There was a time when financial literacy for children was pretty simple. Counting and saving pennies in a piggy bank, which could be raided for an occasional treat, went a long way toward teaching kids what they needed to know about managing money.

Today, finances are not nearly so concrete. They’re characterized by highly abstract notions like credit and interest, and by transactions that occur invisibly and magically over the Internet. Teaching your child about the value and management of money—especially money they can’t see and touch—is more complex, yet, perhaps more critical than ever before.

A 2013 article in Forbes Magazine cited “The 5 Most Important Money Lessons to Teach Your Kids” and provided a jumping off point for the discussion below.

On budgeting: Beyond identifying types of money and their associated value, even the youngest children (beginning at age 3) can learn to budget. Provide jars labeled “Save,” “Spend” and “Share” and have your child divide his money among the three. This allows him to think ahead about how to spend and promotes the habit of setting funds aside for future uses (therefore teaching deferred gratification), rather than spending it all right away. When he gets older, have him use envelopes or bank accounts to divvy up his loot.

On choosing: Shopping trips are great times to teach children about making choices. Help your elementary school-aged child understand that if she spends all her money on a doll, she won’t be able to buy an arts and crafts kit, too. Are there two things she can buy for the same amount she would have spent on one? (This is a great opportunity to sneak in some math and analytical thinking, close cousins to financial literacy.) It’s important to resist the urge to buy additional things your child wants but can’t “afford.” Otherwise, she won’t experience what it feels like to make choices.

Savings and interest: Older children can and should begin to tackle concepts that are more mathematically sophisticated. Plug in some figures on the Investment Calculator tool, which can be found at, to see how compound interest and regular contributions “grow” a savings account over time. The exercise may inspire your child to save early and contribute often. Having a specific goal to save toward, like a new skateboard, car or college fund, can also be motivating.

Credit cards and interest: Navigating the world of credit card and other debt can be more challenging but is also incredibly important. As plastic and electronic devices have largely replaced using coins, bills or checks, spending may not even seem very real to your child. But the impact of accumulating debt that outpaces his ability to pay can quickly become a huge burden. According to one source, the average American household’s credit card debt last year was $5,700, but the nearly 40 percent of households who carried debt month-to-month owed more than $16,000. Ensure your older child understands how credit card companies charge interest and how it compounds when balances are not fully paid each month. A pair of shoes that cost $50 could cost $200 or more by the time the “principal” (or original charge) and accumulated interest is paid.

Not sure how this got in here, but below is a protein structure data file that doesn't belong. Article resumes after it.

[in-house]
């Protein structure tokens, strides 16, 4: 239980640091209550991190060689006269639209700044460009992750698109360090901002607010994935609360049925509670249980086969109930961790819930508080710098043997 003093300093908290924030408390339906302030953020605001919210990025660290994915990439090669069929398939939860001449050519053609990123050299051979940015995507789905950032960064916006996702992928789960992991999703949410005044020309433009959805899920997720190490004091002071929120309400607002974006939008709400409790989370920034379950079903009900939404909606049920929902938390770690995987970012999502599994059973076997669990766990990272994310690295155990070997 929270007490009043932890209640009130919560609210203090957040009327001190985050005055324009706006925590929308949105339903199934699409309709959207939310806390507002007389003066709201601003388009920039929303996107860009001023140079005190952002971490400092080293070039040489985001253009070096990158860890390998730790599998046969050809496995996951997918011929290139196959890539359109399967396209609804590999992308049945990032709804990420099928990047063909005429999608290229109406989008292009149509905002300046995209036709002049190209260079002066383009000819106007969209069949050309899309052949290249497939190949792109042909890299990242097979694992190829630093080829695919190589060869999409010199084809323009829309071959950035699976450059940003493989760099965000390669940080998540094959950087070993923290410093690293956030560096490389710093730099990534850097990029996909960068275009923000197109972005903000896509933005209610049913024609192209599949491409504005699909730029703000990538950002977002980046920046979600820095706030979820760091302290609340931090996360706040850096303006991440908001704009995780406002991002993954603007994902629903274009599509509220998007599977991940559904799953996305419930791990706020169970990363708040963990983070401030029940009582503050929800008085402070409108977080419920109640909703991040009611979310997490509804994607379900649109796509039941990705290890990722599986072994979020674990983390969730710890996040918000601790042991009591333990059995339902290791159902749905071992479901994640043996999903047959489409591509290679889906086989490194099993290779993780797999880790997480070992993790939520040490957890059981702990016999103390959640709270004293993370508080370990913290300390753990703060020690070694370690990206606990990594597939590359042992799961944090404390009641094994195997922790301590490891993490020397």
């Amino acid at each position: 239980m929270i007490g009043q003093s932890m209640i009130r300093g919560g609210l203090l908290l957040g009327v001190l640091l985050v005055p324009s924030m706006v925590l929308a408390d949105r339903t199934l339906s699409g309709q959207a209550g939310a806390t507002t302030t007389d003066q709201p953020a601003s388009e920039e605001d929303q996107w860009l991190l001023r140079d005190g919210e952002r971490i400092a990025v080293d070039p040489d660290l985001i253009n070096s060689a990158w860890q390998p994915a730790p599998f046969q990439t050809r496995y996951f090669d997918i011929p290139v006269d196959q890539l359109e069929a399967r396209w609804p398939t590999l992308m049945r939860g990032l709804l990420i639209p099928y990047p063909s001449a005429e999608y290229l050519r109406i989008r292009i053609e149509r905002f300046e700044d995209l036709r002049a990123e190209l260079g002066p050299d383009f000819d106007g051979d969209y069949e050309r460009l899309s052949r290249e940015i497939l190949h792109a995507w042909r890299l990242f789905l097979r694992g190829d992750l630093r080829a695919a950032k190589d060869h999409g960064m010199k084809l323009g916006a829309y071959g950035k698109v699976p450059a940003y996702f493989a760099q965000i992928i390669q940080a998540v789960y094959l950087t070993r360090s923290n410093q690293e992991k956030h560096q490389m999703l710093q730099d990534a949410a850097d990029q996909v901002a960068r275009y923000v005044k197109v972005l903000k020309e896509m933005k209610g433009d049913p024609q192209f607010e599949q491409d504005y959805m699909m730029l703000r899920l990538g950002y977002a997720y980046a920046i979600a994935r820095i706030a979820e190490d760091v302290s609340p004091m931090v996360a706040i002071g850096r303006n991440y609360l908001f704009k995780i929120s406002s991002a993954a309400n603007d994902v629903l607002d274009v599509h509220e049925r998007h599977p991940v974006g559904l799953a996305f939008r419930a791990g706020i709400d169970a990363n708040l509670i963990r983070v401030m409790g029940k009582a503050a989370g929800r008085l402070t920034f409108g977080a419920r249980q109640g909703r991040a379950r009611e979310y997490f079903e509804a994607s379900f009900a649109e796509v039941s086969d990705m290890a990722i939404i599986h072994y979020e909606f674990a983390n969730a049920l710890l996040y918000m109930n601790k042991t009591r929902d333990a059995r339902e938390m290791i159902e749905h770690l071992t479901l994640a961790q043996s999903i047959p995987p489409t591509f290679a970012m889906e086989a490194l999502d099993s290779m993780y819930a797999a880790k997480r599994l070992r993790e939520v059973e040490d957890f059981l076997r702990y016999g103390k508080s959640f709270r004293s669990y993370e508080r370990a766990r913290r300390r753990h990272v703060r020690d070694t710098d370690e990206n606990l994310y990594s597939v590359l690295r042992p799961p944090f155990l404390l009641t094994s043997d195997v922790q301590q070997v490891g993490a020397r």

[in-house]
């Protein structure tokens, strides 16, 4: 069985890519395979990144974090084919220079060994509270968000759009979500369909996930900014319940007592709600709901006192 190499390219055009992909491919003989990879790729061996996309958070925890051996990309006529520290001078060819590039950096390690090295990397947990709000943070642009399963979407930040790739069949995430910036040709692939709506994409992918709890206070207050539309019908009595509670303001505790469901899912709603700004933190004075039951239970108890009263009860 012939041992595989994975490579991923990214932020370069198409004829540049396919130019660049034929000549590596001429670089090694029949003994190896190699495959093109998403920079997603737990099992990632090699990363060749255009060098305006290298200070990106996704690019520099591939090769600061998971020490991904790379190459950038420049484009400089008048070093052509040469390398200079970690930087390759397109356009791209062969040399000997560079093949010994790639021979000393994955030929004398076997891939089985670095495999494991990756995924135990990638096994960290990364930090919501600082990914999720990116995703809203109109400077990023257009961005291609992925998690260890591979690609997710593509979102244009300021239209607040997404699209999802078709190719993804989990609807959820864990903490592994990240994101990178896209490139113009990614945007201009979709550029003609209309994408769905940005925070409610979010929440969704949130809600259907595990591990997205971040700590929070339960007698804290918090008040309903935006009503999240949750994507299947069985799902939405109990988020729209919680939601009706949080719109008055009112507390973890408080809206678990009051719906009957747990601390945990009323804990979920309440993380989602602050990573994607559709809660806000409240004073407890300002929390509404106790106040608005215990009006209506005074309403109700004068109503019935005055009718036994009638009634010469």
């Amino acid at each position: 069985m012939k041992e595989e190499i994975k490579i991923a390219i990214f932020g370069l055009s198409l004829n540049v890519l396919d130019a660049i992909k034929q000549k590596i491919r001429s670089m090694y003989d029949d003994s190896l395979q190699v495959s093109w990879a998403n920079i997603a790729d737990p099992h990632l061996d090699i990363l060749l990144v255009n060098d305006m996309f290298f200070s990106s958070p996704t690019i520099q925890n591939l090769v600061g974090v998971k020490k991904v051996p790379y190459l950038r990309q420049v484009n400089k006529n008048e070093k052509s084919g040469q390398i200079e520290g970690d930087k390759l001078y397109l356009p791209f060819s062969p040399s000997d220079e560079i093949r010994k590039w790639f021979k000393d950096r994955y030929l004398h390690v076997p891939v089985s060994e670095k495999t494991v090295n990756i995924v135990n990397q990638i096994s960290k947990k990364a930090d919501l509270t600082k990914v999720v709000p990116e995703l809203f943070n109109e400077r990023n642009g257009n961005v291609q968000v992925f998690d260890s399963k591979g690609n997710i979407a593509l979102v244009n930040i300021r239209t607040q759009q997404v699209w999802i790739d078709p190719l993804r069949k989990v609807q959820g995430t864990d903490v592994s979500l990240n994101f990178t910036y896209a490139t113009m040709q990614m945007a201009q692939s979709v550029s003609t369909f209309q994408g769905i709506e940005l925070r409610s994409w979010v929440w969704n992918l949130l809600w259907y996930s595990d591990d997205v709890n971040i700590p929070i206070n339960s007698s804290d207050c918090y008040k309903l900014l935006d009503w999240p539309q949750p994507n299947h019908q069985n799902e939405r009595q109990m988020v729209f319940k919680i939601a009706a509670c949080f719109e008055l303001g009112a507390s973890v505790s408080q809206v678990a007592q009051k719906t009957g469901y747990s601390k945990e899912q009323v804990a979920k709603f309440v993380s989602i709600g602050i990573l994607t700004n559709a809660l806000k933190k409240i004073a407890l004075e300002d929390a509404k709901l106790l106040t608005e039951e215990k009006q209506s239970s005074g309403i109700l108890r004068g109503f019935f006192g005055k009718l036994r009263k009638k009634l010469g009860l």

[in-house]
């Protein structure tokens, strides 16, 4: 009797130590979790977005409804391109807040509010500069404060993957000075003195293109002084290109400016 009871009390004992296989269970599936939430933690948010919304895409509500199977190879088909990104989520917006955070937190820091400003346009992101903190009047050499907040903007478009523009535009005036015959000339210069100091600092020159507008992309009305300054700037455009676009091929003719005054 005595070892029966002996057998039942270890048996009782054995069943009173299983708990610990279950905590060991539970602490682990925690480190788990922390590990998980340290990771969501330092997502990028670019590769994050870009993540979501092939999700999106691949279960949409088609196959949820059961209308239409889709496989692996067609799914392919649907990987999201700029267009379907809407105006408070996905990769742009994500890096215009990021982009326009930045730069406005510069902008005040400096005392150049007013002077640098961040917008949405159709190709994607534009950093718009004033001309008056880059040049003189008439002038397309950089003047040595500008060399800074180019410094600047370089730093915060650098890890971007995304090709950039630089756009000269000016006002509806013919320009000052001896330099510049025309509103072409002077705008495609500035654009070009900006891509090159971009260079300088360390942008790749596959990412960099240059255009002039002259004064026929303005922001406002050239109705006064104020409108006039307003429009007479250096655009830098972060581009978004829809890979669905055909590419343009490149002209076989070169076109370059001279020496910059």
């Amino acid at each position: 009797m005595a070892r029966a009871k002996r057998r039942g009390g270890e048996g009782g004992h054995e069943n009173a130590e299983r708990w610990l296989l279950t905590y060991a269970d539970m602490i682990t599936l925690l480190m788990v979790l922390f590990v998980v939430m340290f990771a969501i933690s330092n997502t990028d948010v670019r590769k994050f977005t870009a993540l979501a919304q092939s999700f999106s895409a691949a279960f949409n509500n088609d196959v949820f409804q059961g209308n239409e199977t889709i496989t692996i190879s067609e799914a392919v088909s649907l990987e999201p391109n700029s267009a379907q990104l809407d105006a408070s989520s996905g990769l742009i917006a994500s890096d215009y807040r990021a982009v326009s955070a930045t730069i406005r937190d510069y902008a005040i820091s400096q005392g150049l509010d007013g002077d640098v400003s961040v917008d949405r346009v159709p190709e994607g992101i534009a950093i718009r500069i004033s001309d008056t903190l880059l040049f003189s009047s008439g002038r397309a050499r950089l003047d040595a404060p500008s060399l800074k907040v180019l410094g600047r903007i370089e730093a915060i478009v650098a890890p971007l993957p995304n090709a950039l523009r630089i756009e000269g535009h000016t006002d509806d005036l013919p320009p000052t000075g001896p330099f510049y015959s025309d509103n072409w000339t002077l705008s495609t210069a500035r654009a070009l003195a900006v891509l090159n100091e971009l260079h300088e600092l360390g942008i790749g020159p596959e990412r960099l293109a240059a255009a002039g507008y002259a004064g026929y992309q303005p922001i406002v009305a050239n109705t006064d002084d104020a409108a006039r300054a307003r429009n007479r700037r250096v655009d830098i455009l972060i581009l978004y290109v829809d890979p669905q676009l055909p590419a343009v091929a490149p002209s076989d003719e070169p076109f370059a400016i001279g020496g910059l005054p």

Other types of borrowing: At the same time, borrowing to finance certain big-ticket items like higher education or a home may be unavoidable. So, while children should be wary of debt, they must also know how to borrow responsibly. Talk to your child about how interest works on a loan as opposed to the “revolving” debt of a credit card. Look at specific loan scenarios, including total time to pay off the loan, projected monthly payment and how much total interest would be paid over the life of the loan. Armed with information, your child may be more motivated to defer or save up for bigger purchases. When your child does borrow, encourage him to shop around for the best available terms. contains a lot of good information about student borrowing and other types of financial assistance.

At the end of the day, it may be most important to remind children that, in small and large matters alike, what may seem like a “need” may actually be a “want,” and that “wants” can be deferred or perhaps satisfied through less expensive alternatives. Once they become adept at knowing the difference, children and teens are in an infinitely better position to make good financial choices and to have more funds available for what is most important.

More resources:


Margaret Nicklas is an Austin-based freelance journalist, writer and mom.

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